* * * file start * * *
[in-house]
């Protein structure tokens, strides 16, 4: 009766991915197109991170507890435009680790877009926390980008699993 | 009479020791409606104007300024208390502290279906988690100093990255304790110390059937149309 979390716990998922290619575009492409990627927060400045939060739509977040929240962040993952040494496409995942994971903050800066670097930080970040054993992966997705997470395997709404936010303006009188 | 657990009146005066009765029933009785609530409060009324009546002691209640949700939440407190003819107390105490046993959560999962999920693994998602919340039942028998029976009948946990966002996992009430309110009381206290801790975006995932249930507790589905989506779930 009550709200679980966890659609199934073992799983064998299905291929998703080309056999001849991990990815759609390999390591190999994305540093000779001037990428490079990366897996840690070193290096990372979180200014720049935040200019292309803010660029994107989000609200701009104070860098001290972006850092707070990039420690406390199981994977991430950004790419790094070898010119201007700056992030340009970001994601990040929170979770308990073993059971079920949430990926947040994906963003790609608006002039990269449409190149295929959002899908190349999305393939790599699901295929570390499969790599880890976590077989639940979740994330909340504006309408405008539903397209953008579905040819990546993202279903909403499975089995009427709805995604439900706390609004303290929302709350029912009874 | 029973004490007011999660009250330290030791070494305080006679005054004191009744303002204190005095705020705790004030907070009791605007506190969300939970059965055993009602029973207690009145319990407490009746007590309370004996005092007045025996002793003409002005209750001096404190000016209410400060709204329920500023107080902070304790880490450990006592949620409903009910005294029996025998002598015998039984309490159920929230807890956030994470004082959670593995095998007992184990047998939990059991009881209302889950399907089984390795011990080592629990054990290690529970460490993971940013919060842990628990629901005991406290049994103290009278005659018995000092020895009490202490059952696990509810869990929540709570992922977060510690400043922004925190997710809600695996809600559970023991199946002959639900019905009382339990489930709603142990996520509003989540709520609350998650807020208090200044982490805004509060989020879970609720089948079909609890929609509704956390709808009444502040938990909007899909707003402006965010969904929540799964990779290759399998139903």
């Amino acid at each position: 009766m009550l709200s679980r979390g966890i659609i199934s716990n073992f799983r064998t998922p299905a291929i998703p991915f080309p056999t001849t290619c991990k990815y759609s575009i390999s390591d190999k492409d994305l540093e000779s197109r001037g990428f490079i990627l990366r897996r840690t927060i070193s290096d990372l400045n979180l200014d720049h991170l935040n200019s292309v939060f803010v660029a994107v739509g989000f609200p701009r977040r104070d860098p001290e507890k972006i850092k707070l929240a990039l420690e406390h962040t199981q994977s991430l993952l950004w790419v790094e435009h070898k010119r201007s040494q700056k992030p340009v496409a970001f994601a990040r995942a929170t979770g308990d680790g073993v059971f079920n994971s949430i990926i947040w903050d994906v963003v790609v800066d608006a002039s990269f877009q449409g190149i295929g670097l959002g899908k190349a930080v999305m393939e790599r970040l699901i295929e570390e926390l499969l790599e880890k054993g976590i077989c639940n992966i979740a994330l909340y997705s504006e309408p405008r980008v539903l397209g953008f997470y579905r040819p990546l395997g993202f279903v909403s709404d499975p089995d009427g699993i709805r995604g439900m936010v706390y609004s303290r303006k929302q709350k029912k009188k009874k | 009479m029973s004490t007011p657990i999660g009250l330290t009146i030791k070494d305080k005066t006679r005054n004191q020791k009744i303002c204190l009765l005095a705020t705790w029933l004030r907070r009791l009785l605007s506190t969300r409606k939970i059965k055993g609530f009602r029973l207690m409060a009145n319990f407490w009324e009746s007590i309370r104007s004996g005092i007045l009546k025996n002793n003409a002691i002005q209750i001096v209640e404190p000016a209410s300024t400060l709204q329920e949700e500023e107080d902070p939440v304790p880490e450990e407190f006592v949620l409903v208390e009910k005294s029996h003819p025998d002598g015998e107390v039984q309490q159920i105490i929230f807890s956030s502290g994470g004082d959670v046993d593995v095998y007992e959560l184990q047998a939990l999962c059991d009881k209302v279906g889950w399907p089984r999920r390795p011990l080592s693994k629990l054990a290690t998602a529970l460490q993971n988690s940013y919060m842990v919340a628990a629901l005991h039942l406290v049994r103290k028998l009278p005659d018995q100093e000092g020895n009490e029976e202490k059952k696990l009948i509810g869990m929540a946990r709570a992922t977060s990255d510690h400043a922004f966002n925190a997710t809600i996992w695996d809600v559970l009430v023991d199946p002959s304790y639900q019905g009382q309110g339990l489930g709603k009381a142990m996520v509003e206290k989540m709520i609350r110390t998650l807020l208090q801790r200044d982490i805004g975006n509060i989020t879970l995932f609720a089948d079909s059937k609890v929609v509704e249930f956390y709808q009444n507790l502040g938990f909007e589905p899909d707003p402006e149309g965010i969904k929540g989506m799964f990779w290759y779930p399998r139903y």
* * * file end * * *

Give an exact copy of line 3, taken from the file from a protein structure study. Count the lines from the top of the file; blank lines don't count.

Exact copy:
């Amino acid at each position: 009766m009550l709200s679980r979390g966890i659609i199934s716990n073992f799983r064998t998922p299905a291929i998703p991915f080309p056999t001849t290619c991990k990815y759609s575009i390999s390591d190999k492409d994305l540093e000779s197109r001037g990428f490079i990627l990366r897996r840690t927060i070193s290096d990372l400045n979180l200014d720049h991170l935040n200019s292309v939060f803010v660029a994107v739509g989000f609200p701009r977040r104070d860098p001290e507890k972006i850092k707070l929240a990039l420690e406390h962040t199981q994977s991430l993952l950004w790419v790094e435009h070898k010119r201007s040494q700056k992030p340009v496409a970001f994601a990040r995942a929170t979770g308990d680790g073993v059971f079920n994971s949430i990926i947040w903050d994906v963003v790609v800066d608006a002039s990269f877009q449409g190149i295929g670097l959002g899908k190349a930080v999305m393939e790599r970040l699901i295929e570390e926390l499969l790599e880890k054993g976590i077989c639940n992966i979740a994330l909340y997705s504006e309408p405008r980008v539903l397209g953008f997470y579905r040819p990546l395997g993202f279903v909403s709404d499975p089995d009427g699993i709805r995604g439900m936010v706390y609004s303290r303006k929302q709350k029912k009188k009874k | 009479m029973s004490t007011p657990i999660g009250l330290t009146i030791k070494d305080k005066t006679r005054n004191q020791k009744i303002c204190l009765l005095a705020t705790w029933l004030r907070r009791l009785l605007s506190t969300r409606k939970i059965k055993g609530f009602r029973l207690m409060a009145n319990f407490w009324e009746s007590i309370r104007s004996g005092i007045l009546k025996n002793n003409a002691i002005q209750i001096v209640e404190p000016a209410s300024t400060l709204q329920e949700e500023e107080d902070p939440v304790p880490e450990e407190f006592v949620l409903v208390e009910k005294s029996h003819p025998d002598g015998e107390v039984q309490q159920i105490i929230f807890s956030s502290g994470g004082d959670v046993d593995v095998y007992e959560l184990q047998a939990l999962c059991d009881k209302v279906g889950w399907p089984r999920r390795p011990l080592s693994k629990l054990a290690t998602a529970l460490q993971n988690s940013y919060m842990v919340a628990a629901l005991h039942l406290v049994r103290k028998l009278p005659d018995q100093e000092g020895n009490e029976e202490k059952k696990l009948i509810g869990m929540a946990r709570a992922t977060s990255d510690h400043a922004f966002n925190a997710t809600i996992w695996d809600v559970l009430v023991d199946p002959s304790y639900q019905g009382q309110g339990l489930g709603k009381a142990m996520v509003e206290k989540m709520i609350r110390t998650l807020l208090q801790r200044d982490i805004g975006n509060i989020t879970l995932f609720a089948d079909s059937k609890v929609v509704e249930f956390y709808q009444n507790l502040g938990f909007e589905p899909d707003p402006e149309g965010i969904k929540g989506m799964f990779w290759y779930p399998r139903y």